¶ 9 Defendants submitted a supporting affidavit from Maureen Lydon, the general counsel of the Treasurer's office. Lydon explained the Treasurer had made partial payment because the appropriations were insufficient to allow for full refund. She stated there was over $23 million due in estate tax refunds in 2010 and almost $6 million in 2011; there were "several" estates due refunds which had been waiting longer than plaintiff for a refund; and the Treasurer sought and continued to seek supplemental appropriations to address the issue.

¶ 10 In April 2011, the Treasurer paid plaintiff $32,380.92 toward the tax refund. The balance still to be paid to plaintiff is $79,489.08.

¶ 11 On October 7, 2011, the court granted defendants' motion and dismissed the complaint with prejudice. It held that it did not have the authority to compel the performance of an act that the Treasurer had already undertaken to perform. It stated a writ of mandamus would issue if the Treasurer was refusing to perform its duties but the Treasurer was not refusing to perform its duties. Rather, the Treasurer had agreed and wanted to perform its duties but was unable to due to the lack of appropriations. The court held that the Act did not require a lump-sum payment of an estate tax refund and the court could not impose such a requirement on the Treasurer. It found no statutory provision allowing for payment of interest.

¶ 12 Plaintiff timely filed a notice of appeal on October 24, 2011.

¶ 13 Analysis

¶ 14 1. Standard of Review

¶ 15 The court granted defendants' motion to dismiss as to all counts of the complaint pursuant to section 2-619 of the Code. A section 2-619 motion to dismiss admits the legal sufficiency of the complaint but raises defects, defenses or other affirmative matters that avoid the legal effect of or defeat a claim. Borowiec v. Gateway 2000, Inc., 209 Ill. 2d 376, 383 (2004); 735 ILCS 5/2-619(a) (West 2010). In reviewing a grant of a section 2-619 motion to dismiss, we must accept as true all well-pleaded facts in the plaintiff's complaint, draw all reasonable inferences from those facts in favor of the plaintiff and interpret all pleadings and supporting documents in the light most favorable to the plaintiff. Morr-Fitz, Inc. v. Blagojevich, 231 Ill. 2d 474, 488 (2008). The defect, defense or affirmative matter must be apparent on the face of the pleading attacked or be supported by affidavit. Borowiec, 209 Ill. 2d at 383. As with an appeal from a grant of summary judgment, we must consider "whether the existence of a genuine issue of material fact should have precluded the dismissal or, absent such an issue of fact, whether dismissal is proper as a matter of law." Kedzie & 103rd Currency Exchange, Inc. v. Hodge, 156 Ill. 2d 112, 116-17 (1993). We review a section 2-619 dismissal de novo. Van Meter v. Darien Park District, 207 Ill. 2d 359, 368 (2003).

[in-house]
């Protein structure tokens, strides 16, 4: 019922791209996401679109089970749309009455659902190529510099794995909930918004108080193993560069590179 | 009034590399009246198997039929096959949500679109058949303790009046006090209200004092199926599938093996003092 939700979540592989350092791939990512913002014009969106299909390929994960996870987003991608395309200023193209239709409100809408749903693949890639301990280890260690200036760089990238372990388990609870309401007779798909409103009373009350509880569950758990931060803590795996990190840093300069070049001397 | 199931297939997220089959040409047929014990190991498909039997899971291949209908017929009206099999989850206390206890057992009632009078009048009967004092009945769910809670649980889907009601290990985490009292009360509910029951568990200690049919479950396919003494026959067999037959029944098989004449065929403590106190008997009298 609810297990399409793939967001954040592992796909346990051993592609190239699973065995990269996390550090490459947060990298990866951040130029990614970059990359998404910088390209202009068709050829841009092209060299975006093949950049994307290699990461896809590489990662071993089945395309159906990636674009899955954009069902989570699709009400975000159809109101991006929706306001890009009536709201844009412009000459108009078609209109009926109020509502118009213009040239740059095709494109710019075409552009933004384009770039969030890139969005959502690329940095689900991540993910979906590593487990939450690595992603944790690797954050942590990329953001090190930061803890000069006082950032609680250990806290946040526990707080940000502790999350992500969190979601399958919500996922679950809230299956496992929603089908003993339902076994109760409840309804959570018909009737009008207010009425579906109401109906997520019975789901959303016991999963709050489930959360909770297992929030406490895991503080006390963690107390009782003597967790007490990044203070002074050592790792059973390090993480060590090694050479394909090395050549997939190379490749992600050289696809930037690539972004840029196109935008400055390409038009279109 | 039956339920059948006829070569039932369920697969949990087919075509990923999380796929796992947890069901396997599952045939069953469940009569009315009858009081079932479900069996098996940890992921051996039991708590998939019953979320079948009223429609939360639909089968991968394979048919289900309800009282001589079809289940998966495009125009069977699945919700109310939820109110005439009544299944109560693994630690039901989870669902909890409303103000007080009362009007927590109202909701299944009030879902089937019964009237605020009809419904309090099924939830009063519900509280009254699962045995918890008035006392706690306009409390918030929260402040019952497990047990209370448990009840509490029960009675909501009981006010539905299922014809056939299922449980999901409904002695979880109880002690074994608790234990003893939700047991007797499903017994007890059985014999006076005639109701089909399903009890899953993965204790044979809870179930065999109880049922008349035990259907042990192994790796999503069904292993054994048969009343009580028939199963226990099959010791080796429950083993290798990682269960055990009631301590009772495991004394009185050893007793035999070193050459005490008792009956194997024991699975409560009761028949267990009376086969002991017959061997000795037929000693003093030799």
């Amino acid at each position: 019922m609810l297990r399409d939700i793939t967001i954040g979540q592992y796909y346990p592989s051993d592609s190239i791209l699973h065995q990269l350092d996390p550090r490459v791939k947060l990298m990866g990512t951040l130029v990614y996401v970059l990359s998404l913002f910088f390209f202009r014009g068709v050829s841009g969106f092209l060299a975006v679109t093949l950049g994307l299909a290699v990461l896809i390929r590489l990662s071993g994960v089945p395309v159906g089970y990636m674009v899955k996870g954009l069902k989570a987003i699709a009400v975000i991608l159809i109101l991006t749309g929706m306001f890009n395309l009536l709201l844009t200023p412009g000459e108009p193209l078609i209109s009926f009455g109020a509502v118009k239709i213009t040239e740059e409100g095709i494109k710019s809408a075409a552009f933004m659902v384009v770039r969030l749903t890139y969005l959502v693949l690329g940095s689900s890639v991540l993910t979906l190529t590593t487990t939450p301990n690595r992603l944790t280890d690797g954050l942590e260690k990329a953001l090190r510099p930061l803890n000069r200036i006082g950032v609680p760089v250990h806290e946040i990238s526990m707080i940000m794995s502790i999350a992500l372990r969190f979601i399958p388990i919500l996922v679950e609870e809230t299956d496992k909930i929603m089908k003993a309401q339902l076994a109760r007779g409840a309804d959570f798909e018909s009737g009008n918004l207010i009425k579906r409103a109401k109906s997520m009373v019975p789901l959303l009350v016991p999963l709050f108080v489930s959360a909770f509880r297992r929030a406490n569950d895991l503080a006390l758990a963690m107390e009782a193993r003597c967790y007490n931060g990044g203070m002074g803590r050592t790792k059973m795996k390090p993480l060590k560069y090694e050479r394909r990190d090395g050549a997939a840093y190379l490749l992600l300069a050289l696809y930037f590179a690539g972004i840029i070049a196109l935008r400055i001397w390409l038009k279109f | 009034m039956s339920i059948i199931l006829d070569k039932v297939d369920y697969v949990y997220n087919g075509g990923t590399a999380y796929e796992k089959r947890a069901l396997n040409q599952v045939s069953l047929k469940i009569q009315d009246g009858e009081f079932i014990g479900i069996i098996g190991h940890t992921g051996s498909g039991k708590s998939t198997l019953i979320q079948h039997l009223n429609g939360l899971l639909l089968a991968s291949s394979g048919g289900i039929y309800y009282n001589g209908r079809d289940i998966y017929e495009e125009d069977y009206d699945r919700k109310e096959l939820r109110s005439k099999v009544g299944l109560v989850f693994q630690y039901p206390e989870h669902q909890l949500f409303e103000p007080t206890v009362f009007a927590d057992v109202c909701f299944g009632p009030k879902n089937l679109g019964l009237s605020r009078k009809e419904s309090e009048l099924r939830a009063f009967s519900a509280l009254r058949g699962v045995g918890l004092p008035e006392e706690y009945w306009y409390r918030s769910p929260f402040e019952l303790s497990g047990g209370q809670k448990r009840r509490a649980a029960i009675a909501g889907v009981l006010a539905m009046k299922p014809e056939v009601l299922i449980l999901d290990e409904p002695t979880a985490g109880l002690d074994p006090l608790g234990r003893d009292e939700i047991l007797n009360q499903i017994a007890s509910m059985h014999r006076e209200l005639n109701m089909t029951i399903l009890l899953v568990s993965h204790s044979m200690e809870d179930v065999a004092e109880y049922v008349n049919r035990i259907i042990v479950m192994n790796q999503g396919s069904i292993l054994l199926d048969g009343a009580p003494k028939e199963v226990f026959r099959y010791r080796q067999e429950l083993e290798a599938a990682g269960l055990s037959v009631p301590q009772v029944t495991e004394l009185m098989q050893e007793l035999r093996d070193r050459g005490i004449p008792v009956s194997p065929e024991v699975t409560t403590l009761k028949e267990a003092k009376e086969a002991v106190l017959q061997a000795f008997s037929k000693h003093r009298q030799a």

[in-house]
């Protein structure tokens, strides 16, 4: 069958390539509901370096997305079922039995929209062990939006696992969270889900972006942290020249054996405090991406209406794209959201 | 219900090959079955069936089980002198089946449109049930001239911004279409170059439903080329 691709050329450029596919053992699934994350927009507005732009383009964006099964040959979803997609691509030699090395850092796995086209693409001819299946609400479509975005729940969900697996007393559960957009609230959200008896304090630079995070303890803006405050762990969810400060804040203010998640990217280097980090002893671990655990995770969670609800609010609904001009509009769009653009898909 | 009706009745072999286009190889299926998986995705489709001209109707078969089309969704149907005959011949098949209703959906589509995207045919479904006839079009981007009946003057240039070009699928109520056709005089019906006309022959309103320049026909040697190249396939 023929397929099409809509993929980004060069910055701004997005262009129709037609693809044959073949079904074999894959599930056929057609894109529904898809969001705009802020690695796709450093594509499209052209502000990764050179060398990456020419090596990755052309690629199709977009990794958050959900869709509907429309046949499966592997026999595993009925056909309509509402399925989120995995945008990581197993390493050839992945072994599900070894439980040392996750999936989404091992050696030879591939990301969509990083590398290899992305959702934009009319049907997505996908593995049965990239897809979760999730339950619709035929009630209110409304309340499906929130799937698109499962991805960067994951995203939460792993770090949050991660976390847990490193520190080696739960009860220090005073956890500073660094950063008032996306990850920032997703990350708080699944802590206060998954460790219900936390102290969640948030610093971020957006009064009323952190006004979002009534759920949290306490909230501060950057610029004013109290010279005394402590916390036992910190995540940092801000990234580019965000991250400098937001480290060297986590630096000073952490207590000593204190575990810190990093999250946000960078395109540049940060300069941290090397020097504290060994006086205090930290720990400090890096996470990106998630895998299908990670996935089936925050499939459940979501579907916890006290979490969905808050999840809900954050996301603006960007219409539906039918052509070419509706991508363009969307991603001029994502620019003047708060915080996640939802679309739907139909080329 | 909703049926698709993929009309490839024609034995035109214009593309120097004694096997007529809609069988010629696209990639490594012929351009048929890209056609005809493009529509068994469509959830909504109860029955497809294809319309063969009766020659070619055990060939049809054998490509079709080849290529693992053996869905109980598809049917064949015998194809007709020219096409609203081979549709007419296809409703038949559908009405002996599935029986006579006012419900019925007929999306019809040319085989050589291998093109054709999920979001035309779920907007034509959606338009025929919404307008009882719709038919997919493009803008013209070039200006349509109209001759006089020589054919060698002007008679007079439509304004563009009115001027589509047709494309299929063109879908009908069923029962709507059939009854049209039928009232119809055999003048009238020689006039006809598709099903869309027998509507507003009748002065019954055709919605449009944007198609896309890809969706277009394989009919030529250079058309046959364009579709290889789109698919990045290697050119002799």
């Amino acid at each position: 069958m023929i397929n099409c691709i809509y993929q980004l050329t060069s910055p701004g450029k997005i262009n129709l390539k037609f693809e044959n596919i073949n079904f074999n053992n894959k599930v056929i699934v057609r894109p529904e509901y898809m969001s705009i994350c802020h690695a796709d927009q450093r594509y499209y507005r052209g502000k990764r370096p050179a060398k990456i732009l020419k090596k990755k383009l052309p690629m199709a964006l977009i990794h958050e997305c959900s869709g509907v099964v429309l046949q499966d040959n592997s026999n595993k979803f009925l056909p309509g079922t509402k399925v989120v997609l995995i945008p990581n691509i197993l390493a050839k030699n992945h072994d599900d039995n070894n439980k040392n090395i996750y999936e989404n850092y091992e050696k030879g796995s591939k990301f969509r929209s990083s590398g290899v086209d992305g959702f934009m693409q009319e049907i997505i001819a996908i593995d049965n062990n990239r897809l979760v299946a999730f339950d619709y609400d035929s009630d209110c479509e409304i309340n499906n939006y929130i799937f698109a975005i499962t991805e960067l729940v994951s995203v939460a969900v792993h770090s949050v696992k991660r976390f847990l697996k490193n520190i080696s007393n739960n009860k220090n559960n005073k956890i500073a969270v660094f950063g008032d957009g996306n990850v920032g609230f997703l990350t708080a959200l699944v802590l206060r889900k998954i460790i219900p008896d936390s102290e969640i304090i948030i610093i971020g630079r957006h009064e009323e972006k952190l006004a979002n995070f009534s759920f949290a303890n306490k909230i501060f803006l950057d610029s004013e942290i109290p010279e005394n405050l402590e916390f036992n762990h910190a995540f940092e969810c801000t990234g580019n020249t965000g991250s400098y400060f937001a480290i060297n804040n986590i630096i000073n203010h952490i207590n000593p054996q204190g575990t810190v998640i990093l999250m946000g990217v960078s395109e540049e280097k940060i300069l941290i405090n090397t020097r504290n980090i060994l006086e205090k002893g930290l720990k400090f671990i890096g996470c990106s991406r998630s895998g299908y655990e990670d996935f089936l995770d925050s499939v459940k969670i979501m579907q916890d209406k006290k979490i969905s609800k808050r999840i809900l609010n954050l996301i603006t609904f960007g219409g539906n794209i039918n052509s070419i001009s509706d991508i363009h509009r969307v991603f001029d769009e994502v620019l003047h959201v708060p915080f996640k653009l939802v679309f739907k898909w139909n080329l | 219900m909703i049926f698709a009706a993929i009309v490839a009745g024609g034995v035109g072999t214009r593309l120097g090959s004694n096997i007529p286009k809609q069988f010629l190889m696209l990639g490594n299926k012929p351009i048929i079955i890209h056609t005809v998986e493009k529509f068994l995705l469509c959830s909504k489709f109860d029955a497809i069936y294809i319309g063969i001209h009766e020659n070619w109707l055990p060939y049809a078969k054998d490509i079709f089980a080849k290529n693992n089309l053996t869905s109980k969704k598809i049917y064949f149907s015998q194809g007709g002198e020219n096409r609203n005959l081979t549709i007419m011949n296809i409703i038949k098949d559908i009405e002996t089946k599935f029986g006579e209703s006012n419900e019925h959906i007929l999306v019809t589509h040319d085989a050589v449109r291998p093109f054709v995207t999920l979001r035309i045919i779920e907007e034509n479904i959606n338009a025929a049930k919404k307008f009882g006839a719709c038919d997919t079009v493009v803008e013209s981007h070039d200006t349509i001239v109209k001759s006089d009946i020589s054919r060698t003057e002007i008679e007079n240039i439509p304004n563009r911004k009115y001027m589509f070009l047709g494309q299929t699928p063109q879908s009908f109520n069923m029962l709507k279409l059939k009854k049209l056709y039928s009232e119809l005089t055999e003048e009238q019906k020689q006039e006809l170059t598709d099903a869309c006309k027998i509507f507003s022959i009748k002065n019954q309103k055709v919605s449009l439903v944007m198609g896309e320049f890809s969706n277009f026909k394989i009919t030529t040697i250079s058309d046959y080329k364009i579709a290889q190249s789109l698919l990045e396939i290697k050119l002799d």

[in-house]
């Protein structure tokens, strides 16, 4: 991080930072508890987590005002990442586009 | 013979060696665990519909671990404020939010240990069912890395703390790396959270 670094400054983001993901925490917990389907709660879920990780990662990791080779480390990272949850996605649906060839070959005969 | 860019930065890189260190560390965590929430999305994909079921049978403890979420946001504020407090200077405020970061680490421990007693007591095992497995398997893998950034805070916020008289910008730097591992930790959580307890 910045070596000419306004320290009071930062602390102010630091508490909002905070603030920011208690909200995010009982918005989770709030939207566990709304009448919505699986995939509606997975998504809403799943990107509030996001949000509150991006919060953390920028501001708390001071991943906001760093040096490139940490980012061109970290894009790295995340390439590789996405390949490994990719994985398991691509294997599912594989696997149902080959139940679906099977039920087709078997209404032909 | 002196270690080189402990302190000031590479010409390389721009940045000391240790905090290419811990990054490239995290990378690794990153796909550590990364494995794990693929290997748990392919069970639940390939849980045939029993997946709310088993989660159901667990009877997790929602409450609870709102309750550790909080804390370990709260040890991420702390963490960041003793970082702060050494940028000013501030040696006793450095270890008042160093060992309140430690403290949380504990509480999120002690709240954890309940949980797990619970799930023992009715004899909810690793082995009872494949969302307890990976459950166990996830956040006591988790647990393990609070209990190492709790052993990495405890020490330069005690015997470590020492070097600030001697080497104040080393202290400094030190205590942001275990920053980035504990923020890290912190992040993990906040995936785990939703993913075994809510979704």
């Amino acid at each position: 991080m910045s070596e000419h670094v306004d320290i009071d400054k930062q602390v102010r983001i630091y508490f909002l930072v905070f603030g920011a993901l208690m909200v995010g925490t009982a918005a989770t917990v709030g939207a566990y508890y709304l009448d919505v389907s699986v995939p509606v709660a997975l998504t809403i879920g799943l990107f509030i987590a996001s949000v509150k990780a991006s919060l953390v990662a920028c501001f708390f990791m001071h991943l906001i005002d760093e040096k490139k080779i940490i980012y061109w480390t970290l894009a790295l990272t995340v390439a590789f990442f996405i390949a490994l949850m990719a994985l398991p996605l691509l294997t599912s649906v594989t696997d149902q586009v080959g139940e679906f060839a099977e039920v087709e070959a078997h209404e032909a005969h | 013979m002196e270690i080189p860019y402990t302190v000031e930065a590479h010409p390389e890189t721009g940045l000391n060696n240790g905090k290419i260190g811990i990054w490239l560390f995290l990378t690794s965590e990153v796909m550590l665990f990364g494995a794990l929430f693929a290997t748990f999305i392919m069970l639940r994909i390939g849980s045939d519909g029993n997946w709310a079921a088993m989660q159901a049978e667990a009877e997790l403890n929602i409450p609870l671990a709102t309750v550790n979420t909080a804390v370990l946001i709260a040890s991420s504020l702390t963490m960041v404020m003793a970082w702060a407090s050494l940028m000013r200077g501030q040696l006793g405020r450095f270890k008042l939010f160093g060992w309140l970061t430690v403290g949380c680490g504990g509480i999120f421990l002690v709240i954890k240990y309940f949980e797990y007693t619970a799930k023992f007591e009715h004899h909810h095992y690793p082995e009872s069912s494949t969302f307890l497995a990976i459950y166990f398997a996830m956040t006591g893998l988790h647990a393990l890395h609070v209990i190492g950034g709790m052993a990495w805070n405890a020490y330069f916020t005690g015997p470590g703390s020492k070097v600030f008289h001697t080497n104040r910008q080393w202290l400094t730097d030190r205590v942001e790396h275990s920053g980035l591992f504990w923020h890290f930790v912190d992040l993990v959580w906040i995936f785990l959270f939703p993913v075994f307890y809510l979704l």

¶ 16 2. Writ of Mandamus

¶ 17 The court dismissed plaintiff's mandamus complaint for lack of subject matter jurisdiction pursuant to section 2-619(a)(1), finding a writ of mandamus could not issue against defendants because they had no authority to immediately issue the refund to plaintiff. Section 2-619(a)(1) allows for involuntary dismissal of an action where "the court does not have jurisdiction of the subject matter of the action." 735 ILCS 5/2-619(a)(1) (West 2010).

¶ 18 Mandamus is an extreme remedy, used to enforce, as a matter of right, a public officer's performance of his or her official duties where no exercise of discretion on the officer's part is involved. Burris v. White, 232 Ill. 2d 1, 7 (2009). In order to obtain a writ of mandamus, the requesting party must establish "a clear right to relief, a clear duty of the public official to act, and a clear authority in the public official to comply with the writ." Burris, 232 Ill. 2d at 7. In this case, plaintiff asserts he has the right to immediate refund of his overpayment and defendants have the duty and authority to issue that refund.

¶ 19 Section 14 of the Act provides that, if the estate tax paid is more than the tax due under the Act, "the State Treasurer shall refund the excess to the person entitled to the refund." 35 ILCS 405/14 (West 2010). Plaintiff overpaid his estate tax and, thus, pursuant to section 14, has a clear right to a refund. And, under section 14, the Treasurer has a clear duty to pay him that refund. Concomitantly, since the Comptroller has the duty to issue payment from funds held by the Treasurer and to order disbursement of those funds (Ill. Const. 1970, art. V, §§ 17, 18), the Comptroller has a duty to issue the refund. However, as will be shown below, neither the Treasurer nor the Comptroller has the authority to issue that refund and, therefore, plaintiff's action for a writ of mandamus against them must fail.

¶ 20 Estate tax is paid to the treasurer of the county in which the estate has the most holdings. 35 ILCS 405/6(e)(1) (West 2010). The county treasurer then pays those tax receipts to the state treasurer. 35 ILCS 405/13 (West 2010). As with all monies paid into the state treasury, the tax receipts become part of the general revenue fund of the Treasury of the State of Illinois unless, by statute, the monies are ordered held apart in a separate fund. 30 ILCS 230/2 (West 2010). As defendants point out, a taxpayer can avoid having its taxes deposited into the general revenue fund by paying those taxes under protest pursuant to the State Officers & Employees Money Disposition Act (30 ILCS 230/1 et seq. (West 2010)). Plaintiff did not do that here.